Early on, I chose quadrature clock to control the system. It would yield a 50% duty cycle, lots of useful timing states and, in a typical implementation, the complements of both timing signals. While I was working out the gating arrangements for the various latches, write lines, and other control signals, I noticed that state sequence of the clock was identical to that of a Johnson counter. Those are synchronous counters that can be implemented in a typical PLD, with plenty logic cells remaining for other uses.
Recucing the chip count on a protoboard is always welcome, add in some re-programmable logic (in case I goofed up DeMorganizing) and I see a win. Theres one last chip that may be merged in to the GAL16V8 that I had in mind, a 74HCT00 that is mostly used as the clock oscillator. Can I make a GAL be its' own clock source?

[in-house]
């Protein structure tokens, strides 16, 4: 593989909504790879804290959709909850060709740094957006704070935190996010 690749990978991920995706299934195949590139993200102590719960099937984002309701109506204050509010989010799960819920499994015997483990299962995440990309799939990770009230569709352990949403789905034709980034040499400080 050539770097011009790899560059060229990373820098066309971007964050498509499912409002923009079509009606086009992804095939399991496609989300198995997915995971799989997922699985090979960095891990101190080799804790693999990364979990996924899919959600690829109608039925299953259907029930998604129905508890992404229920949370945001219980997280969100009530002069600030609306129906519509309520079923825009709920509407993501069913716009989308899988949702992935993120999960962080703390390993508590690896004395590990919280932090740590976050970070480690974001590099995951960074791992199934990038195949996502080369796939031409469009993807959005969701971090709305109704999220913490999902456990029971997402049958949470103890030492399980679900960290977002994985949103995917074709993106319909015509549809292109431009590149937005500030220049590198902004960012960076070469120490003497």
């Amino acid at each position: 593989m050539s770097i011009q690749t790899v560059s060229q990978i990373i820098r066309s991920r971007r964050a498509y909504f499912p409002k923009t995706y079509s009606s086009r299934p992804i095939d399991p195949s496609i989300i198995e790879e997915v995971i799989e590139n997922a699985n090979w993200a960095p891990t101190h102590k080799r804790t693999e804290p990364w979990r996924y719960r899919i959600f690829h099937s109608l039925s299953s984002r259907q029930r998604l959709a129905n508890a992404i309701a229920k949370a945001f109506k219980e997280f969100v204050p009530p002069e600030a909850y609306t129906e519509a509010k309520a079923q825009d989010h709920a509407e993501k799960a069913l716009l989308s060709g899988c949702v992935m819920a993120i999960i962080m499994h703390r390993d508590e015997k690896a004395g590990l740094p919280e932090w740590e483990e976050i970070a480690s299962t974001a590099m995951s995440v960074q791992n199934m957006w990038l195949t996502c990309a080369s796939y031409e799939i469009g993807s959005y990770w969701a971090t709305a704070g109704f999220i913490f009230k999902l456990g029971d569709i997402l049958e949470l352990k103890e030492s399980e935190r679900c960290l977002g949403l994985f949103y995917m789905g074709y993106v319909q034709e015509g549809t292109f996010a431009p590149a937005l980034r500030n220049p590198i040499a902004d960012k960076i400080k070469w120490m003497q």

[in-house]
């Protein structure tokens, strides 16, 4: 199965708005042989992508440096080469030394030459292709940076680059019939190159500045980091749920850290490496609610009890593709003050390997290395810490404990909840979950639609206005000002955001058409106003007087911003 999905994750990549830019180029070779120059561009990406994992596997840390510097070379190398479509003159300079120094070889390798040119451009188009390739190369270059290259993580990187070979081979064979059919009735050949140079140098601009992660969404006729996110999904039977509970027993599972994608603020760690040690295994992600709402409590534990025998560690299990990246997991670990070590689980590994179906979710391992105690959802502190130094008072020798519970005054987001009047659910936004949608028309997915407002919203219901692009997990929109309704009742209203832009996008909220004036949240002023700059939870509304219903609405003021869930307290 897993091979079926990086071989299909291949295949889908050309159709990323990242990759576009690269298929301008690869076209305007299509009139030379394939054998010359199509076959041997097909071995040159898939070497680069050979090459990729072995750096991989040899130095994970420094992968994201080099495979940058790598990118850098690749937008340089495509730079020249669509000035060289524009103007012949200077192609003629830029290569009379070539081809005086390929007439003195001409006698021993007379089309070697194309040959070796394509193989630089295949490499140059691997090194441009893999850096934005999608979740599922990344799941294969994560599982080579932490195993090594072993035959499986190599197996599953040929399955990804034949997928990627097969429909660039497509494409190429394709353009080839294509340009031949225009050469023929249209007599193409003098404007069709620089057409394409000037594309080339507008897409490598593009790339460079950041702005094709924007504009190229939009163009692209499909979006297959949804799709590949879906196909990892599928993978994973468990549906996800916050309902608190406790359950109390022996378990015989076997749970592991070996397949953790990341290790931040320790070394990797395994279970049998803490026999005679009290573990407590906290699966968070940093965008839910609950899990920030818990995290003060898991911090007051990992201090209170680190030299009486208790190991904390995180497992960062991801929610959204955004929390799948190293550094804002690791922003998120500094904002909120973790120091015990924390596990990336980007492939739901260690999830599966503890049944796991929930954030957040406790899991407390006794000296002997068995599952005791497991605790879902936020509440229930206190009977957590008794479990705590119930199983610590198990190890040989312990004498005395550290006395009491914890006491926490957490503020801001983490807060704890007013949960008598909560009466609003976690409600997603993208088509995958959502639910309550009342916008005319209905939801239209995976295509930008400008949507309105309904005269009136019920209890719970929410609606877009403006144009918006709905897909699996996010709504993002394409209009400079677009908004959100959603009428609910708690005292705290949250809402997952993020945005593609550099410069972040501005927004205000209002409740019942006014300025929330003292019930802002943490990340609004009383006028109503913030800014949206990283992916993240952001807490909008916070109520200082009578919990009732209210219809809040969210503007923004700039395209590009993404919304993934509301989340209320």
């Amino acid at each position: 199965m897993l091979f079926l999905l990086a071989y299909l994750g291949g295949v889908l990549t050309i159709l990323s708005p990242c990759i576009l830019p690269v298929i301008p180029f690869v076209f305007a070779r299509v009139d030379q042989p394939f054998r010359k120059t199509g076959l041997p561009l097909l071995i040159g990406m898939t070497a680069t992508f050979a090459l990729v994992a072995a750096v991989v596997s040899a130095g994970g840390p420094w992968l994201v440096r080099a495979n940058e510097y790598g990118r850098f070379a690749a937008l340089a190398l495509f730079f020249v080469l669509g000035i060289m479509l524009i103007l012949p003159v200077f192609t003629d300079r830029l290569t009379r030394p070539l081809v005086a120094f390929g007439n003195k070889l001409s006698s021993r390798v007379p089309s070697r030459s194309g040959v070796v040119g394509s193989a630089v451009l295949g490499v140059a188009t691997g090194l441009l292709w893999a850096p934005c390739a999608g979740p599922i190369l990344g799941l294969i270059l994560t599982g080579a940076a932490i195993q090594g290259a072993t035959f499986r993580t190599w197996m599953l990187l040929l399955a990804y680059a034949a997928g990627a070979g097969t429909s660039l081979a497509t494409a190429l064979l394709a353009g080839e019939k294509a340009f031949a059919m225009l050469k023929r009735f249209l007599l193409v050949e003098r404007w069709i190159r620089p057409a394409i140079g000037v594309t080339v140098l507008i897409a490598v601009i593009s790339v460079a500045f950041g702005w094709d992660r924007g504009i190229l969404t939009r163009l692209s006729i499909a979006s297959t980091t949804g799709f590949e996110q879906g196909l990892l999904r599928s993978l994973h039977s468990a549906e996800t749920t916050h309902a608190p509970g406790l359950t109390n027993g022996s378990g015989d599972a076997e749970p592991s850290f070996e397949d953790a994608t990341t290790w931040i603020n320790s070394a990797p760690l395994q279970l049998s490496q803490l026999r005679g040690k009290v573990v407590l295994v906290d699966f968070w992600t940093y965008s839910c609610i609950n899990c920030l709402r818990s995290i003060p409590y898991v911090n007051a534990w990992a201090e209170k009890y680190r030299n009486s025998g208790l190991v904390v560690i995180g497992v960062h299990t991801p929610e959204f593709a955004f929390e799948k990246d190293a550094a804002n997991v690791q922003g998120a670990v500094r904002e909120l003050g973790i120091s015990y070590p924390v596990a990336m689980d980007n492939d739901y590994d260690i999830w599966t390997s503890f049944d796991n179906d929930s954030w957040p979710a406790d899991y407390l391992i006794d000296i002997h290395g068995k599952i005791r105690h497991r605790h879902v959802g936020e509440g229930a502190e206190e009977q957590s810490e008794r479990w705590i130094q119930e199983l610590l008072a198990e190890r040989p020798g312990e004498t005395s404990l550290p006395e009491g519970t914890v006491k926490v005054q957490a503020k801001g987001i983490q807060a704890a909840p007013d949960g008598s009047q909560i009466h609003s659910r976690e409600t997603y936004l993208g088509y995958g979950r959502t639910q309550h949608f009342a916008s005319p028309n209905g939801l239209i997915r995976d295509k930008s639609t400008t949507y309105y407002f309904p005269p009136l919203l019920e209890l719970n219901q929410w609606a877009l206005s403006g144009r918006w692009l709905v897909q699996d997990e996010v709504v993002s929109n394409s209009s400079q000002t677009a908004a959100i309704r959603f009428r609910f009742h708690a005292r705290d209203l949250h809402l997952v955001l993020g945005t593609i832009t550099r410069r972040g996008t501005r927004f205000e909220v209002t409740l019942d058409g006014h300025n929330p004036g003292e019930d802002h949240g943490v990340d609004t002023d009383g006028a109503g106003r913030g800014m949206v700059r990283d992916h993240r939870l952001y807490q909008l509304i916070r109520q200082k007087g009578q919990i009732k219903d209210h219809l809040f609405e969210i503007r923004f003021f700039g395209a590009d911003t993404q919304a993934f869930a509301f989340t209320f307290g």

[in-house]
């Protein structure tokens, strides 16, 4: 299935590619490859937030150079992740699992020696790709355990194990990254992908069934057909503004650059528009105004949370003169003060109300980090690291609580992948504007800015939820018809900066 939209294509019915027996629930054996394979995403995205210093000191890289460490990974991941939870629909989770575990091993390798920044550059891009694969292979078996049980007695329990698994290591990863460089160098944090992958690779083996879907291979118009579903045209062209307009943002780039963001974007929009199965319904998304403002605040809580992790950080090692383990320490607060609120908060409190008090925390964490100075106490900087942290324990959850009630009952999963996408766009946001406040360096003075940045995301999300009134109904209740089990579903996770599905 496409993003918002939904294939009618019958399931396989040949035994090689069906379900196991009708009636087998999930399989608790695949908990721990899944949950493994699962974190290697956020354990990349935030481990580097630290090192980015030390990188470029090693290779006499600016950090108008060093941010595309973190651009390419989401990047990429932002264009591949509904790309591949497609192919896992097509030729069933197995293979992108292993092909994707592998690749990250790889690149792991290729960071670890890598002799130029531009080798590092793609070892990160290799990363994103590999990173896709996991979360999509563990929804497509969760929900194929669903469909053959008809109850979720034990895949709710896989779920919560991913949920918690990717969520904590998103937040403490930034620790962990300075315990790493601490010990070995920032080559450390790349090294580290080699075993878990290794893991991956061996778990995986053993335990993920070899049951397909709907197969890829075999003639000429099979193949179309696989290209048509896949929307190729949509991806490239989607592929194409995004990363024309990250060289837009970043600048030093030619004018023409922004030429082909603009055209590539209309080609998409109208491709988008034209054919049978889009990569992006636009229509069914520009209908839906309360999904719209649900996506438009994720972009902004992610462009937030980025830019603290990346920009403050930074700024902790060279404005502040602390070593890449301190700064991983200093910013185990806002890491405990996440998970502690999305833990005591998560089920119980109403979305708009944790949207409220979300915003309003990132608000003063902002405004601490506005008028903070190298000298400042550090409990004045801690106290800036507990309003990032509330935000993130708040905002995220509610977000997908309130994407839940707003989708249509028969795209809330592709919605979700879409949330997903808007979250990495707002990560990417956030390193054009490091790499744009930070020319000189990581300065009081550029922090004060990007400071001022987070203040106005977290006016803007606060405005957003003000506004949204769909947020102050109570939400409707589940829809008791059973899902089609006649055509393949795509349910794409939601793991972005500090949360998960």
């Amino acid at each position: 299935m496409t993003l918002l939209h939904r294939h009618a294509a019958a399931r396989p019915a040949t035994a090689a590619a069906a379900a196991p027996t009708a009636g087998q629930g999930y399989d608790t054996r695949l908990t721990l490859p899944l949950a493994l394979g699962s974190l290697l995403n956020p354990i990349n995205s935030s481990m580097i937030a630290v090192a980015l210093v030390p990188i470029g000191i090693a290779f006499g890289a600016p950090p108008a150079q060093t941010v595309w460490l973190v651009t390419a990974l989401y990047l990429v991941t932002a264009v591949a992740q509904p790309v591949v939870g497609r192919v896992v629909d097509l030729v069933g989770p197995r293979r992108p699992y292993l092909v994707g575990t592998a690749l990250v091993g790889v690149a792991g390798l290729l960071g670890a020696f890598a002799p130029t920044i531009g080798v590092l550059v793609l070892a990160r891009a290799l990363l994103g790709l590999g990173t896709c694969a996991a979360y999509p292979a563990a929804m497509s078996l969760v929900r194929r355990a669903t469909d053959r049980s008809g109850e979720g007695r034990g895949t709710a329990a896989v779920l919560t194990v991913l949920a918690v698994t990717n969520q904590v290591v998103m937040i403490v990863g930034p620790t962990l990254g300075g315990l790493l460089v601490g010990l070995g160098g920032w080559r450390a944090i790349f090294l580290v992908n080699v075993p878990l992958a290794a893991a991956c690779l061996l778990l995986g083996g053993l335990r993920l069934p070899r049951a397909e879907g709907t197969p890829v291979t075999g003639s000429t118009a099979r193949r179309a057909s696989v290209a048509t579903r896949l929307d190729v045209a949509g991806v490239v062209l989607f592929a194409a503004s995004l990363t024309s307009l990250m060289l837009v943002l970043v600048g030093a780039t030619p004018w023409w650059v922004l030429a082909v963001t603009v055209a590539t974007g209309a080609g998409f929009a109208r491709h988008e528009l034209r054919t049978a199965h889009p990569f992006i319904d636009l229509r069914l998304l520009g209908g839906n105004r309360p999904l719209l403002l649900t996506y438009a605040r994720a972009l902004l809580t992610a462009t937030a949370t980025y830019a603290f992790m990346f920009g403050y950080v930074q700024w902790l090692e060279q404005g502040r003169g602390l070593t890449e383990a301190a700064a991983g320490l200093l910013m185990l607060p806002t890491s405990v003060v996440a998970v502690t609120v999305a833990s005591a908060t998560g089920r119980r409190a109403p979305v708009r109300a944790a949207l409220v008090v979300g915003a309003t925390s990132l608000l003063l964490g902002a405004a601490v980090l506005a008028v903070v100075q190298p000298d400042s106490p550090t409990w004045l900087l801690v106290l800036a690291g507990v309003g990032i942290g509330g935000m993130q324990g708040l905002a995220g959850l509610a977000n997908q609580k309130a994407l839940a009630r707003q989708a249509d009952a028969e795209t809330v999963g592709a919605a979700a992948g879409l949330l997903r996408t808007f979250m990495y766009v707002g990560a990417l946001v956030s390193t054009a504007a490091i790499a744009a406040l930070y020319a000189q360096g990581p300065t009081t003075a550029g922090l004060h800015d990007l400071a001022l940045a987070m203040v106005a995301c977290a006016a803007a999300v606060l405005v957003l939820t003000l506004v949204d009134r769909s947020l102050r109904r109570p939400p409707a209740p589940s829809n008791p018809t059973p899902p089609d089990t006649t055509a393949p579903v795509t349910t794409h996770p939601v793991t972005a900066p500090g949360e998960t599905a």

The flip-flop in the output cell of the GAL-V chips can be bypassed, allowing an output to act as an ordinary logic device. Looking at a few oscillator schematics, most could be implemented with inverters or inverter and buffer combinations. After a trial, or two, it occurred to me to upgrade the inverter and buffer to XOR gates. Now I have selectable invert or non-inverting inputs for both devices, by simply moving a jumper to VCC or Gnd, respectively.
An appnote from OnSemi provided some useful insight in to building the oscillator. The first few attempts didn't work, but then one variation oscillated when I powered down the circuit. Some poking and prodding later... Oh, right gate input current. The gate input isn't the gate, it's the source terminal. Check the datasheet, the input leakage is up to 100uA, with a 0.8V logic threshold. Drop a 7.5k resistor in there, it starts up every time! The only rant is that the duty cycle is around 40%, but connecting the oscillator output to the clock input of the same GAL to drive the registered outputs of the counter will clean that up.
It is an odd looking thing, but it is a variable frequency oscillator and quadrature clock divider that uses just 4 cells of a PLD. I wasn't planning to make this a PLD centric project, they're just so handy.